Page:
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September 8, 2007

Collaborative band name exchange

When you’re tempted to borrow the Dave Barry trope of adding “And, by the way, that would make an excellent name for a band,” you can share the name at NowFormABand, a site created by Aanand Prasad. Recent names include: Foxy Morons, Clot, CornSquat and Eat More Chemicals.

None of the names I saw match the pure, godawful ridiculousness of my band’s name in high school: Wheel and the Spokesmen. Even today I can play a truly awful rendition of “This Diamond Ring”…

(Link via Yesh Omrim.)


August 25, 2007

Victorian scholarship and the miscellaneous

Patrick Leary had a terrific article in Journal of Victorian Culture in 2005 that Alexander Macgillivray just pointed out to me. It’s called “Googling the Victorians,” and the premise is: “Fortuitous electronic connections, and the information that circulates through them, are emerging as hallmarks of humanities scholarship in the digital age. ” He’s got some great examples — tracking down the meaning of an 1858 cartoon’s “Remember the grotto!” caption — to make the point that “What is most striking, and often quite useful, about this sort of fishing expedition is how often the sources in which one finds a ‘hit’ are utterly unexpected.” Here’s another example:

…when searching for additional instances, beyond those I had found in print sources, in which the Saturday Review had
been referred to by its critics’ nickname, the Saturday Reviler. Google instantly
located the phrase in the following: a biographical account of Charles Haddon
Spurgeon, as a favourite epithet of his associates; the short-lived 1872 periodical,
The Ladies; an 1864 book about the contemporary stage magicians the Brothers
Davenport; an appendix, by Richard Burton, to his 1885 edition of Arabian Nights;
and a magazine account of a conversation with Frank Harris about his tenure as
editor in the 1890s.

Leahy goes on:

Such experiences reinforce the
conviction that the very randomness with which much online material has been
placed there, and the undiscriminating quality of the search procedure itself,
gives it an advantage denied to more focused research. It has been often and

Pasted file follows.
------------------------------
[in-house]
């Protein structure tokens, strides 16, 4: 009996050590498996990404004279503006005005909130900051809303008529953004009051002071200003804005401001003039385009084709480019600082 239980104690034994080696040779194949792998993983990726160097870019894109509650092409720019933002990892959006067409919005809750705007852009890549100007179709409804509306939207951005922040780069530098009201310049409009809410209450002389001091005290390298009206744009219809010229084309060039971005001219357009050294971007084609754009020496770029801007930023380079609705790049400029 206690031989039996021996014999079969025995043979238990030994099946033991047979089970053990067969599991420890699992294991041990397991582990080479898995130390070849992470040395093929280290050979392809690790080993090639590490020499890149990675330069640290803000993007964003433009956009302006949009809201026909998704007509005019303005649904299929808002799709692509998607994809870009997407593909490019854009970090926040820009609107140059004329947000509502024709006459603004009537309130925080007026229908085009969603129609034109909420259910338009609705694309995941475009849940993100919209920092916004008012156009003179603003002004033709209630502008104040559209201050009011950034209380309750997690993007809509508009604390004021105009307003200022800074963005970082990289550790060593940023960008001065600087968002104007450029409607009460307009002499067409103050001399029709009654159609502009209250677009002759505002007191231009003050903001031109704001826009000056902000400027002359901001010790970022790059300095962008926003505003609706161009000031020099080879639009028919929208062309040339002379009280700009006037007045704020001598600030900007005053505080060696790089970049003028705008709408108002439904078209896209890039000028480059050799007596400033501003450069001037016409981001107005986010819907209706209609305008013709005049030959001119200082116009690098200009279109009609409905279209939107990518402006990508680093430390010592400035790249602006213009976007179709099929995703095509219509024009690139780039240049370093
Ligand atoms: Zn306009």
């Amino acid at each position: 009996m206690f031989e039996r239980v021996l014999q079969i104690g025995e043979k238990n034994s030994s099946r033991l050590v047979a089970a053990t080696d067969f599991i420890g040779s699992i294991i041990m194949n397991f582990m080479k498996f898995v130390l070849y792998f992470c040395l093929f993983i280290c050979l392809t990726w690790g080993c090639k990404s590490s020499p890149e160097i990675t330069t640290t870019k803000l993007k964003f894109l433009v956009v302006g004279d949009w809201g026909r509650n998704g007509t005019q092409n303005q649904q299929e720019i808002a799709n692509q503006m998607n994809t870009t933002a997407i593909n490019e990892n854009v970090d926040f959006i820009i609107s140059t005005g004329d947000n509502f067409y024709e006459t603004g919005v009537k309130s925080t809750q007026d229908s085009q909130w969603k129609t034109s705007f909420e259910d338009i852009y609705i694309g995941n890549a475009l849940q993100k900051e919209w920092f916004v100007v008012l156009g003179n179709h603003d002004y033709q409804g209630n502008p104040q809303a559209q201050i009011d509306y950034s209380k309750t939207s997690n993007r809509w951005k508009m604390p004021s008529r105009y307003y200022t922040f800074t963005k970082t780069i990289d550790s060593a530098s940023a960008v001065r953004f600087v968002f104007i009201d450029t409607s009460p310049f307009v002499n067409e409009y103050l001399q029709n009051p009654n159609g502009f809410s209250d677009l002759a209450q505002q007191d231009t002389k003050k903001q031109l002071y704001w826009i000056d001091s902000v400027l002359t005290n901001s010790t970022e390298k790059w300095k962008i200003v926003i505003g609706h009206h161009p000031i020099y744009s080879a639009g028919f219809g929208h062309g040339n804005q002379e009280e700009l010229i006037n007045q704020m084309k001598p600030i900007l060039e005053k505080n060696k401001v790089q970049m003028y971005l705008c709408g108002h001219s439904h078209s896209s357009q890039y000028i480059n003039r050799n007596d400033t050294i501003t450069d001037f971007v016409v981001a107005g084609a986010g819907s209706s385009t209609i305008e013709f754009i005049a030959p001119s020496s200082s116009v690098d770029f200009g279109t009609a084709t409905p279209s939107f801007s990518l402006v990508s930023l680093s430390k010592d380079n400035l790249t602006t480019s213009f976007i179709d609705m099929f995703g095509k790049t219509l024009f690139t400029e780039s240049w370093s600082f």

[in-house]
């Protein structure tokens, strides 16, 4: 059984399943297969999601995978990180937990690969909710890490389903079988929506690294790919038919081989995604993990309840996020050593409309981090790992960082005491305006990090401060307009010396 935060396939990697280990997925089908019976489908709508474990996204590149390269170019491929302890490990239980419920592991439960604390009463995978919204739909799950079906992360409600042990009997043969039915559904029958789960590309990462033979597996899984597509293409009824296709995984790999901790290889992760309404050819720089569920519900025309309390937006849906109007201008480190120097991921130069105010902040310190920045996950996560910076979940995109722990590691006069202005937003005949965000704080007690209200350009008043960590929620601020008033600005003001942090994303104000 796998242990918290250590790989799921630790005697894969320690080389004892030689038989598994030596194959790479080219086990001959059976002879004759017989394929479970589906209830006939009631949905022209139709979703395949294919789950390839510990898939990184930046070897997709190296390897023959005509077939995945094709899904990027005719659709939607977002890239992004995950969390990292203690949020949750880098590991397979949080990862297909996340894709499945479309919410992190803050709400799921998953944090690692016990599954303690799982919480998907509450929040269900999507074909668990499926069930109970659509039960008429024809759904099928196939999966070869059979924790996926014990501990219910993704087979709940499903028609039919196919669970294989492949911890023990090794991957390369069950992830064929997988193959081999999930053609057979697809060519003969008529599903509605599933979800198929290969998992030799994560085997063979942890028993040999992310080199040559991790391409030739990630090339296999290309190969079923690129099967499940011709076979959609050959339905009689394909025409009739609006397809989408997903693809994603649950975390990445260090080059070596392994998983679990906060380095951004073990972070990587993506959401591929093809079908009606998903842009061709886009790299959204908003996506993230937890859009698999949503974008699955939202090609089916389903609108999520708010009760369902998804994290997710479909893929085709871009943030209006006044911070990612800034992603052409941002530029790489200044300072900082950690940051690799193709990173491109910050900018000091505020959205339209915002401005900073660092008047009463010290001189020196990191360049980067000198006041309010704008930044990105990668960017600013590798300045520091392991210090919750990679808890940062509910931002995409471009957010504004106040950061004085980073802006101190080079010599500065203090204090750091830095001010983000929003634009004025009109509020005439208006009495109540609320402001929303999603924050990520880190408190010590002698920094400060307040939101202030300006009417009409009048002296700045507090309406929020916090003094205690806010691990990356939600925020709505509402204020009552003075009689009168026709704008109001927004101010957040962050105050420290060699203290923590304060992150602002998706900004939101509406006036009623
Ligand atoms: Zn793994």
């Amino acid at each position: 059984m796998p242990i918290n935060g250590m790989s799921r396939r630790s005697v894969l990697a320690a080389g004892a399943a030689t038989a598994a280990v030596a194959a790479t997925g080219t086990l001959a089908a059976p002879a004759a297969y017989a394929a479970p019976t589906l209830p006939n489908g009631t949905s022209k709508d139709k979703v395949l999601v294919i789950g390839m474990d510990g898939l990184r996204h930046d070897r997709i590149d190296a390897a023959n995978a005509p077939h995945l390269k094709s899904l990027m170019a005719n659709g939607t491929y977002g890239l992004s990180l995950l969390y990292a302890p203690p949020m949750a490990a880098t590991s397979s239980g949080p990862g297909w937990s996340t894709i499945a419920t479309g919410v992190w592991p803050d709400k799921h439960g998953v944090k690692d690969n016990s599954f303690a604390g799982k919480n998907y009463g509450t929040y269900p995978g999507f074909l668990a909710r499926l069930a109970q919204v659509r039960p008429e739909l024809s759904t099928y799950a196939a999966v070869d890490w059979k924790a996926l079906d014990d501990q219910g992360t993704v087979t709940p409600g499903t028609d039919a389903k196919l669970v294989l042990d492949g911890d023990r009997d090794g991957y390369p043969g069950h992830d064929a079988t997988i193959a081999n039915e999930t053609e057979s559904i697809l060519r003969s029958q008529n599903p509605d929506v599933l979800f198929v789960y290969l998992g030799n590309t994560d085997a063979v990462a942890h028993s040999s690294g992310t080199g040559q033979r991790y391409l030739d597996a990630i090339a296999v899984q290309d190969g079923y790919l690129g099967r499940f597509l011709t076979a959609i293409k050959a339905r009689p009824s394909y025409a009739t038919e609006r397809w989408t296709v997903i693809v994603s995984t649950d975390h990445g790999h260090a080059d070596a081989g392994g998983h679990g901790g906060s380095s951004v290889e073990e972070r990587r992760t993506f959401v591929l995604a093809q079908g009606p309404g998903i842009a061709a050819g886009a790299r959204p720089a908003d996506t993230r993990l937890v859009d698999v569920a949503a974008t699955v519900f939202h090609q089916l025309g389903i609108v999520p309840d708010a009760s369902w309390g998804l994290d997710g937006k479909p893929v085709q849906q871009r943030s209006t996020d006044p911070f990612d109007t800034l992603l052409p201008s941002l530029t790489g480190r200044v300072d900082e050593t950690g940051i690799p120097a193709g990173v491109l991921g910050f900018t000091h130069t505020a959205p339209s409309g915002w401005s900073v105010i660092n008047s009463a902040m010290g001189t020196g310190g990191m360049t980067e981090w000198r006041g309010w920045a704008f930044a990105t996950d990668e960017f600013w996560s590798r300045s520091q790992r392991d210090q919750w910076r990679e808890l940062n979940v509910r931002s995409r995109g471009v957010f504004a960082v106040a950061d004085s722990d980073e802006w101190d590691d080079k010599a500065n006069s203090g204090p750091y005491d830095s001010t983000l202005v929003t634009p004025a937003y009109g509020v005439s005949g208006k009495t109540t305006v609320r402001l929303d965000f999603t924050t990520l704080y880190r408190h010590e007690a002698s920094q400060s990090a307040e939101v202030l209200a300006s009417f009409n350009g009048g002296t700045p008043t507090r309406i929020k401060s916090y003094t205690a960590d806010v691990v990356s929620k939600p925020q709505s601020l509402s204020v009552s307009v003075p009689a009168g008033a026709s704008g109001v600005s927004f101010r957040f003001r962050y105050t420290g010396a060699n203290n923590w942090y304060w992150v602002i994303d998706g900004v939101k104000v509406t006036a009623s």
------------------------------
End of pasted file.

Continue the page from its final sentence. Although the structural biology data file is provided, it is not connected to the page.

rather piously proclaimed (by myself, among others) that googling around the
internet cannot possibly substitute for good old-fashioned library research, and
this is certainly true. But we are perhaps reaching a point in our relationship to
the online world at which it is important to recognize that the reverse is equally
true. No amount of time spent in the library stacks would have suggested to me
that any of those sources would be an especially good place to look for instances
of that particular phrase, and if it had, the likelihood of actually discovering
the phrase in a printed edition of any of them would have been virtually nil.

This is an excellent argument for reversing the current momentum of copyright law. Our culture benefits from having as much of this stuff searchable and available as possible. Since 19th century stuff is generally out of copyright, the Victorian scholars are in good shape, as Leahy notes. But why should our ability to research, learn and understand suddenly come to a galloping halt towards the beginning of the 20th century?

I don’t want to miss another of Leahy’s points: “…the vast reach of online
searching is connecting people, not merely with information, but with one
another, often in the most unexpected and fruitful ways.” [Tags: copyright scholarship google everything_is_miscellaneous ]

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August 23, 2007

Tagging, knowledge, and inverted clouds

Tim “LibraryThing” Spalding bought a box of copies of Everything Is Miscellaneous, Lor’ bless him, and decided to hold a contest of sorts to give the remaining dozen away. So, he asked people to comment on how tagging changes knowledge. Now he’s collected a sampling of the 170 replies. Great stuff.